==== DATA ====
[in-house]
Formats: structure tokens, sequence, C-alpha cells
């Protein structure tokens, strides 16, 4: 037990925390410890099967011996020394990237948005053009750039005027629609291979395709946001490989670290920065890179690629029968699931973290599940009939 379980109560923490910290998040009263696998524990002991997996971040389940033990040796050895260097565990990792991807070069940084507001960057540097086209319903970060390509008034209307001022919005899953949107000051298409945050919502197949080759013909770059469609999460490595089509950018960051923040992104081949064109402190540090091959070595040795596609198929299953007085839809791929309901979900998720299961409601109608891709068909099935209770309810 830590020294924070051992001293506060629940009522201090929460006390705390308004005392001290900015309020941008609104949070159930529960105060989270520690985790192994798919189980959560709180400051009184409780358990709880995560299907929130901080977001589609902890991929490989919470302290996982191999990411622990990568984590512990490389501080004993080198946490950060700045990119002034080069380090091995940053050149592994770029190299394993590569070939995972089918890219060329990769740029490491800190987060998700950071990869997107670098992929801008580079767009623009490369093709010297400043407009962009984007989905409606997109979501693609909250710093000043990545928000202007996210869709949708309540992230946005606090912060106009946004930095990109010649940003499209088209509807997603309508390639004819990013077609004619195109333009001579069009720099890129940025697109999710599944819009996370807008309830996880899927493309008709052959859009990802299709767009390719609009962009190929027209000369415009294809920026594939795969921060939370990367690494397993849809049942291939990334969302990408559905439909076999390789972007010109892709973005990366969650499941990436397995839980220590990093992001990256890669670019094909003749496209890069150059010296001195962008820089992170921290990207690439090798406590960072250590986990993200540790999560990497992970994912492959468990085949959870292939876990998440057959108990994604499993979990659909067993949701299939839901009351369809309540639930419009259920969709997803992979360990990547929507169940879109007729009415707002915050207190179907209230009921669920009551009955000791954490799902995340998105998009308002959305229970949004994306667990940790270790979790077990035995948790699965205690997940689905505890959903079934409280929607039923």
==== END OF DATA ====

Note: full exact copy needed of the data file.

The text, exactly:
[in-house]
Formats: structure tokens, sequence, C-alpha cells
């Protein structure tokens, strides 16, 4: 037990925390410890099967011996020394990237948005053009750039005027629609291979395709946001490989670290920065890179690629029968699931973290599940009939 379980109560923490910290998040009263696998524990002991997996971040389940033990040796050895260097565990990792991807070069940084507001960057540097086209319903970060390509008034209307001022919005899953949107000051298409945050919502197949080759013909770059469609999460490595089509950018960051923040992104081949064109402190540090091959070595040795596609198929299953007085839809791929309901979900998720299961409601109608891709068909099935209770309810 830590020294924070051992001293506060629940009522201090929460006390705390308004005392001290900015309020941008609104949070159930529960105060989270520690985790192994798919189980959560709180400051009184409780358990709880995560299907929130901080977001589609902890991929490989919470302290996982191999990411622990990568984590512990490389501080004993080198946490950060700045990119002034080069380090091995940053050149592994770029190299394993590569070939995972089918890219060329990769740029490491800190987060998700950071990869997107670098992929801008580079767009623009490369093709010297400043407009962009984007989905409606997109979501693609909250710093000043990545928000202007996210869709949708309540992230946005606090912060106009946004930095990109010649940003499209088209509807997603309508390639004819990013077609004619195109333009001579069009720099890129940025697109999710599944819009996370807008309830996880899927493309008709052959859009990802299709767009390719609009962009190929027209000369415009294809920026594939795969921060939370990367690494397993849809049942291939990334969302990408559905439909076999390789972007010109892709973005990366969650499941990436397995839980220590990093992001990256890669670019094909003749496209890069150059010296001195962008820089992170921290990207690439090798406590960072250590986990993200540790999560990497992970994912492959468990085949959870292939876990998440057959108990994604499993979990659909067993949701299939839901009351369809309540639930419009259920969709997803992979360990990547929507169940879109007729009415707002915050207190179907209230009921669920009551009955000791954490799902995340998105998009308002959305229970949004994306667990940790270790979790077990035995948790699965205690997940689905505890959903079934409280929607039923």